Departing interim administrator Greg Chemello will on Friday release his final report to the Ipswich community – a 60-page document which describes how Ipswich City Council has changed its ways over the past 16 months.
The report highlights more than 25 key areas of council operations which were either under-performing or which had evolved in a way which allowed inappropriate use of ratepayer funds and/or contributed to poor governance and culture.
It outlines what council has done to rectify this.
As part of his reforms, Mr Chemello – in partnership with a five-member advisory panel – set up an internal whistleblower hotline, encouraging staff to share “inside knowledge”.
“We needed to offer staff a way that they could air the organisation’s dirty laundry, so to speak, within a safe, fair and responsible environment,” Mr Chemello said.
“People needed to know that what they had seen or heard during their time at council could be reported in a respectful space, and would be investigated properly and with the utmost professionalism and privacy.”
The final report, to be officially released Friday, will say that the hotline led to 118 complaints about former mayors, former councillors and current and former staff.
While the direct actions of management were able to resolve many of the complaints, 51 of them were deemed serious enough to be dealt with under the Public Interest Disclosure Act 2010, Mr Chemello said.
He said this equated to about 60 per cent of Queensland’s PIDs (public interest disclosures) in 2018-19, “remembering that no other council had – or has since – actively encouraged staff to share their knowledge about potential wrongdoing”.
Of the 51 PIDs, 46 have been totally resolved, with the Crime and Corruption Commission and the state’s new Independent Assessor having a role in many of these. Investigations into four others have concluded, and only one remains under investigation.
Allegations raised by staff covered a wide range of potential corruption and misconduct, including:
- Failure to declare and/or manage conflicts of interest;
- Poor project governance;
- Reprisals against disclosers;
- Abuse of power/misuse of authority; decision-making without reasons for decisions and without record-keeping;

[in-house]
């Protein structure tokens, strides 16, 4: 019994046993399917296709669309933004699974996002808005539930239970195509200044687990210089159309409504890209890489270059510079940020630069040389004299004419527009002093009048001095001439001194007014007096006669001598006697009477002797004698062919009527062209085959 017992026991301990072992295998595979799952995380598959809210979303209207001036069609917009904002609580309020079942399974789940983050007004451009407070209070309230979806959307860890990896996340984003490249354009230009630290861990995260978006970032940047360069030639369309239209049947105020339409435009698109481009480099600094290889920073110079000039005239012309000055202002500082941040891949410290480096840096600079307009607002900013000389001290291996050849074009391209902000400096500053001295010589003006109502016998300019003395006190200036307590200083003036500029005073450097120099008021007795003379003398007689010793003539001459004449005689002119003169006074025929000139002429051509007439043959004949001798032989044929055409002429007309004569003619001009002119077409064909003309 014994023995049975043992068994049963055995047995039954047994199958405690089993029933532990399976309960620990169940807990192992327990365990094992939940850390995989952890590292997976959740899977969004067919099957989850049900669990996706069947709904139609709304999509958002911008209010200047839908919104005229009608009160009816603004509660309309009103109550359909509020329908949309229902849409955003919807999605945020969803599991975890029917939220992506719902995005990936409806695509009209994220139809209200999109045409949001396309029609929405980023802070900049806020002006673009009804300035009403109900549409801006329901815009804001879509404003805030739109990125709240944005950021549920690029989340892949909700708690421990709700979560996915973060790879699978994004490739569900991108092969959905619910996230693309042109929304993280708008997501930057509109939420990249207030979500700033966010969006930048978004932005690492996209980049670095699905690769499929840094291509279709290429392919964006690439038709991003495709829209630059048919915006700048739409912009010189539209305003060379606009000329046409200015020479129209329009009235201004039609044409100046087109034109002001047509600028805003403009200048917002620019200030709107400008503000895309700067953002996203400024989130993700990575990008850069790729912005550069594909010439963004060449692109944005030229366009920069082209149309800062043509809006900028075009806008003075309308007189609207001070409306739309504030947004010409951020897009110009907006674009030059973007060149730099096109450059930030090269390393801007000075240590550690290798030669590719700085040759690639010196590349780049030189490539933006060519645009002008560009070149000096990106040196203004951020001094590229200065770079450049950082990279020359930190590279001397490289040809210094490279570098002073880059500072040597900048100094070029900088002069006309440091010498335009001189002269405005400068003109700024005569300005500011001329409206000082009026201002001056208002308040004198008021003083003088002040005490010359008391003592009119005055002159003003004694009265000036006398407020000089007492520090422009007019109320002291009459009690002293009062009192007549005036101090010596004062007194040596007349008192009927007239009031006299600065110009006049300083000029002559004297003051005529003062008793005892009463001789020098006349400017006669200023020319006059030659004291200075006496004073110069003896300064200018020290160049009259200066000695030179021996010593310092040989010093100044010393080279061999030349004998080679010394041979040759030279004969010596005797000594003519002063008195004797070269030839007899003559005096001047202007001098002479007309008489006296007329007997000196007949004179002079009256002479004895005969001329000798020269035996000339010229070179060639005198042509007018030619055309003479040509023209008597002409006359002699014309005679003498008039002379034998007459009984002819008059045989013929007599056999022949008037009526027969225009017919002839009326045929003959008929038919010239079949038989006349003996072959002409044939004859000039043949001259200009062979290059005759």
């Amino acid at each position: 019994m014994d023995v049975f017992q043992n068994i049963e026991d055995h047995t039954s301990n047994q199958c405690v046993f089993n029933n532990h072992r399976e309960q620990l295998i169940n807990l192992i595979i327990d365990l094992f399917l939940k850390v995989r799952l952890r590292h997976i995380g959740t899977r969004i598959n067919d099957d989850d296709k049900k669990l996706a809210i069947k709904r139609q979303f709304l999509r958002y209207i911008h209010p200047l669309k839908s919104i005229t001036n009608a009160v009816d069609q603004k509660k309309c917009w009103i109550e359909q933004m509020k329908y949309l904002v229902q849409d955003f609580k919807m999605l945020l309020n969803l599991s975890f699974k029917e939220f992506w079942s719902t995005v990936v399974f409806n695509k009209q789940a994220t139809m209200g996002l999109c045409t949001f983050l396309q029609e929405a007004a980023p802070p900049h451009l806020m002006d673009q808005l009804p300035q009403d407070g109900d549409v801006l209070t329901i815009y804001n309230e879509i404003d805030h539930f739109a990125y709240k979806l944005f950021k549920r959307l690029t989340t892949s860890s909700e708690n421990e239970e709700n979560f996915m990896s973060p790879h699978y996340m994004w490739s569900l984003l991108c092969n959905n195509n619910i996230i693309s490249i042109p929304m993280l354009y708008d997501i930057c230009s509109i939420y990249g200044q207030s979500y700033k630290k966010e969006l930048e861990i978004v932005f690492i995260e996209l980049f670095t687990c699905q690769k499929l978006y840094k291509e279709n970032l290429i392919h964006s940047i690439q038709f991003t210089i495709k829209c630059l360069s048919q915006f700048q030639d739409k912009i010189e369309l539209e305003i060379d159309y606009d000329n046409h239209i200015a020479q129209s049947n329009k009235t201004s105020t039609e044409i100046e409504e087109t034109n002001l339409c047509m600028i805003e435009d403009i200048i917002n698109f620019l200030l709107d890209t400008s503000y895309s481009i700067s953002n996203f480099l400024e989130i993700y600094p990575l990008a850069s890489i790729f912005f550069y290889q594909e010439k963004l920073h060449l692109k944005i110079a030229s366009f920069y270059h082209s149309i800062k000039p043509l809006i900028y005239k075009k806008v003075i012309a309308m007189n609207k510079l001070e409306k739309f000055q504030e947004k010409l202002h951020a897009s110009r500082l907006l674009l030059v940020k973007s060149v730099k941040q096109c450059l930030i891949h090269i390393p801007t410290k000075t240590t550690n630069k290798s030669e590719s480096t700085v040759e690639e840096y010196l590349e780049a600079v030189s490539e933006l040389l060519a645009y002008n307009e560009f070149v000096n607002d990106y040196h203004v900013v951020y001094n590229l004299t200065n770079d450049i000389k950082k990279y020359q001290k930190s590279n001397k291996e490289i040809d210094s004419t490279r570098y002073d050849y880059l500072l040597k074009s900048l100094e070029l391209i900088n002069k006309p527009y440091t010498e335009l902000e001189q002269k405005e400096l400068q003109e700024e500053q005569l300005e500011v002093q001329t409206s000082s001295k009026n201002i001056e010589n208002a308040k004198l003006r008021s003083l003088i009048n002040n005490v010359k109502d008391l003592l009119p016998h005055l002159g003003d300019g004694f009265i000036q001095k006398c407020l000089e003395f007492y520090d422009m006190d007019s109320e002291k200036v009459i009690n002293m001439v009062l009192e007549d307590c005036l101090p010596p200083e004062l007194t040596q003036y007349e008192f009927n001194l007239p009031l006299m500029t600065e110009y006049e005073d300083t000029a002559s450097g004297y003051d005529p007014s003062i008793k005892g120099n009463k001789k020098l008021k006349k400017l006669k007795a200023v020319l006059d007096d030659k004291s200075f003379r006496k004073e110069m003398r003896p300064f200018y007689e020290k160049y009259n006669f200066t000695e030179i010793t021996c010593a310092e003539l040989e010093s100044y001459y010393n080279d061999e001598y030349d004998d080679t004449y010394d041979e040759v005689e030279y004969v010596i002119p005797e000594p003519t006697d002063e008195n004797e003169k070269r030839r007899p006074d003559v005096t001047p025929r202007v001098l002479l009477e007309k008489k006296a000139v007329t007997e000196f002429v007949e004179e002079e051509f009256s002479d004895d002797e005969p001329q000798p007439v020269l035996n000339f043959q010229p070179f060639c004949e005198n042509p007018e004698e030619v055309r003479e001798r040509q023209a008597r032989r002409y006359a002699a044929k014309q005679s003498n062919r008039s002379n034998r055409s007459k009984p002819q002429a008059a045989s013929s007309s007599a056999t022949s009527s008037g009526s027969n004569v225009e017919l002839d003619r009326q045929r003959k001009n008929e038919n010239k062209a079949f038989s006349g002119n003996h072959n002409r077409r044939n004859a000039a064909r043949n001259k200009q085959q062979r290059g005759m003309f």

- Fraud – CV, timesheets, proper recording of payments received;
- Pressure on council suppliers to provide free and discounted services to employee in private capacity when employee had decision-making influence over the supplier’s engagement
- Unauthorised access to emails;
- Failure to protect confidentiality; breach of information privacy;
- Sexual harassment and racial discrimination;
- Breaches or flouting of procurement rules, including co-opting of others or turning a blind eye, or insufficient diligence to enforce rules (tolerance of rule-bending);
- Improper use of council issued credit cards;
- Adequacy of policy and procedures regarding issue and withdrawal of Penalty Infringement Notices;
- Adequacy of policy and procedures in animal management;
- Manipulation of HR processes, for example show cause or performance management to bully/harass/reprise; collusion to manufacture evidence against employee.
Mr Chemello said as a result of the whistleblower investigations, a number of people are no longer employed by council.
“At my first address to council staff way back in early September 2018, I said that it was essential that we deal with any outstanding issues now, and not sweep them under the carpet,” he said.
“It was important that we did that, but also important that we did that in the appropriate way, treating each investigation with the confidentiality and sensitivity it deserved.
“And now that my term is ending, it’s important that the Ipswich community know that we have done this.”
In his final report, Mr Chemello says: “Importantly for ratepayers, no council employee who exited as a result of these investigations was paid any sum outside their specific legal entitlements under either their employment contract or relevant enterprise bargaining agreement. No-one was ‘bought out’ to leave.”